Australia: Product Liability Update : Seeds, Shrimps And Cigarettes

Last Updated: 10 July 2009
Article by Bhrig Chauhan and John Goulios

One recent product liability case looks at the distinction between an 'occurrence' and 'damage' in a liability policy: Selected Seeds Pty Ltd v QBEMM Pty Ltd [2009] QSC 70. A second case confirms that the onus is on a plaintiff not only to establish damage, but to show that the damage resulted from the fault of the defendant: Thirlway v Parnell LP Gas Systems Pty Ltd [2009] WADC 36.

Selected Seeds Pty Ltd v QBEMM Pty LTD [2009] QSC 70


In 2002, Selected Seeds Pty Ltd, a seed merchant, purchased an amount of seeds which it believed was 'Jarra grass'. However, Selected Seeds was in fact supplied with an inferior and different type of seed known as 'Summer grass'.

Selected Seeds supplied these seeds to various intermediaries before some of the seeds were eventually acquired by Mr and Mrs Shrimp (the Shrimps). The Shrimps planted the seeds on their land believing them to be Jarra grass. However, when they discovered it was Summer grass the Shrimps instituted proceedings in the Federal Court of Australia against the intermediaries (with Selected Seeds eventually being joined) claiming damages for breach of contract, misleading and deceptive conduct and negligence.

A settlement was eventually reached in which Selected Seeds agreed to pay AU$150,000. Selected Seeds then sought to recover the AU$150,000 and almost AU$700,000 in legal costs under its liability policy with QBEMM Pty Ltd (QBEMM).

QBEMM denied the claim arguing that:

  • There had been no 'occurrence' within the required meaning under the insuring clause of the policy.
  • The 'efficacy clause' applied to exclude liability on the grounds that the product failed to correctly fulfil its intended use, which was to grow Jarra grass.

The insuring clause in the policy extended cover for legal liability 'in respect of Personal Injury or Property Damage happening during the Period of Insurance and caused by an Occurrence within the Territorial Limits in connection with Your Business'.

Notably, QBEMM argued that the insuring clause had not been satisfied because it required that the damage be caused by the occurrence and in this case, the alleged occurrence, the planting of the Summer grass on the Shrimps' land, was the same as the property damage incurred by the Shrimps. Consequently, if the damage and occurrence were the same incident, it could not be said that the occurrence caused the damage.


Justice McMurdo concluded that in this case, the 'occurrence' and 'damage' were different things and therefore the liability clause was satisfied. His Honour highlighted the importance of distinguishing between action and consequence in assessing causation. He found that the 'action' in this case was the planting of the seed which then resulted in the 'consequence', being that the Shrimps' land ended up in a damaged state.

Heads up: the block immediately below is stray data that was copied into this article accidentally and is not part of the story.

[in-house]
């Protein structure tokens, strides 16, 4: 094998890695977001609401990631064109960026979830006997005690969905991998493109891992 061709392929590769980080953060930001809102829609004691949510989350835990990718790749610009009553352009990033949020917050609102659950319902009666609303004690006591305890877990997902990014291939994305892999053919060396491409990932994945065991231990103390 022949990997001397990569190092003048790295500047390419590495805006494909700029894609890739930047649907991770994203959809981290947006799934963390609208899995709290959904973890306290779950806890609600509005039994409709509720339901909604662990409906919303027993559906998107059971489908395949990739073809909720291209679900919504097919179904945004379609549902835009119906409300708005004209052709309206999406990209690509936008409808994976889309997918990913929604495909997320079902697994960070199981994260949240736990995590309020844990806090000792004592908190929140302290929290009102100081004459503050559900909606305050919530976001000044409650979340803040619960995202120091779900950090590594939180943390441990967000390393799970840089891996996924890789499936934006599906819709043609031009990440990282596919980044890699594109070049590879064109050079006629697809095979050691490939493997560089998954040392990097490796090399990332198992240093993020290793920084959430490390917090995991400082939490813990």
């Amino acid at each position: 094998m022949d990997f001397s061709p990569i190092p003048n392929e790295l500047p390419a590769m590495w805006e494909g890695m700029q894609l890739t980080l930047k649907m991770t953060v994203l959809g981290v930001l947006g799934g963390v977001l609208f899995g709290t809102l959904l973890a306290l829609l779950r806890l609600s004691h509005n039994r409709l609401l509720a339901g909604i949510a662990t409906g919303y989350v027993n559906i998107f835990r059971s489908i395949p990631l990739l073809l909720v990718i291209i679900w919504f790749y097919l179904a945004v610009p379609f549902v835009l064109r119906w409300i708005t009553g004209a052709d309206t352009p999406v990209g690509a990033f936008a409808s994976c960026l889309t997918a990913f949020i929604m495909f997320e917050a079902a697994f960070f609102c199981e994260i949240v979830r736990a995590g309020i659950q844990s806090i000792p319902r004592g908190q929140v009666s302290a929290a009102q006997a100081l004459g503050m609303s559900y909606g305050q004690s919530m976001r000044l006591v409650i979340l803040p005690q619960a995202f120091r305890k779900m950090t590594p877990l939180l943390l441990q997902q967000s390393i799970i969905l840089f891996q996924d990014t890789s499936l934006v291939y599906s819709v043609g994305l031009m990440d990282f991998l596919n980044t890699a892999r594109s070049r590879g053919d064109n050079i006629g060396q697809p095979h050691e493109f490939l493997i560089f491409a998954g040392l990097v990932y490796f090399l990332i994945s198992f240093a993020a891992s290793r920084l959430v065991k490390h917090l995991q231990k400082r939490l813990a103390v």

Justice McMurdo also found that the exclusion in the efficacy clause did not apply because Selected Seed's liability for damages stemmed not from the fact that the product did not grow Jarra grass, but from the fact that it put the Shrimps' land into a contaminated state. While His Honour acknowledged that the production of the Jarra grass was the intended use for the purposes of the efficacy clause, he stated that it was essential to evaluate whether the liability of Selected Seeds arose from that failure.

Consequently, Selected Seeds was successful in its claim for indemnity.


The case demonstrates how a Court will construe an insuring clause in a manner which maximises the extent of any insurance cover in situations where the action resulting in the damage, and the damage itself, are difficult to distinguish. Ultimately, in relation to an insuring clause, the Court will ask whether it has been demonstrated that there was an 'occurrence' which had the required causative effect.

The application of principles in this case aligns with previously decided cases on this point.

Consistent with the principles established in GIO General Ltd v Newcastle City Council (1996) 38 NSWLR 558, Justice McMurdo sought to establish the most direct and obvious cause of the damage when evaluating whether the seed planting resulted in the land being contaminated/ damaged.

Insurers should be aware that '...caused by an occurrence...' will generally be construed in a manner which distinguishes an action resulting in damage, from the damage itself. In such a situation, the action resulting in damage will be construed as the 'occurrence' under the liability clause. However, this will not be the case where 'occurrence' is expressly defined under the policy to mean '...any damage or consequential loss arising out of an event...'. Where such wording is used, a Court may interpret the occurrence to be the same as the damage.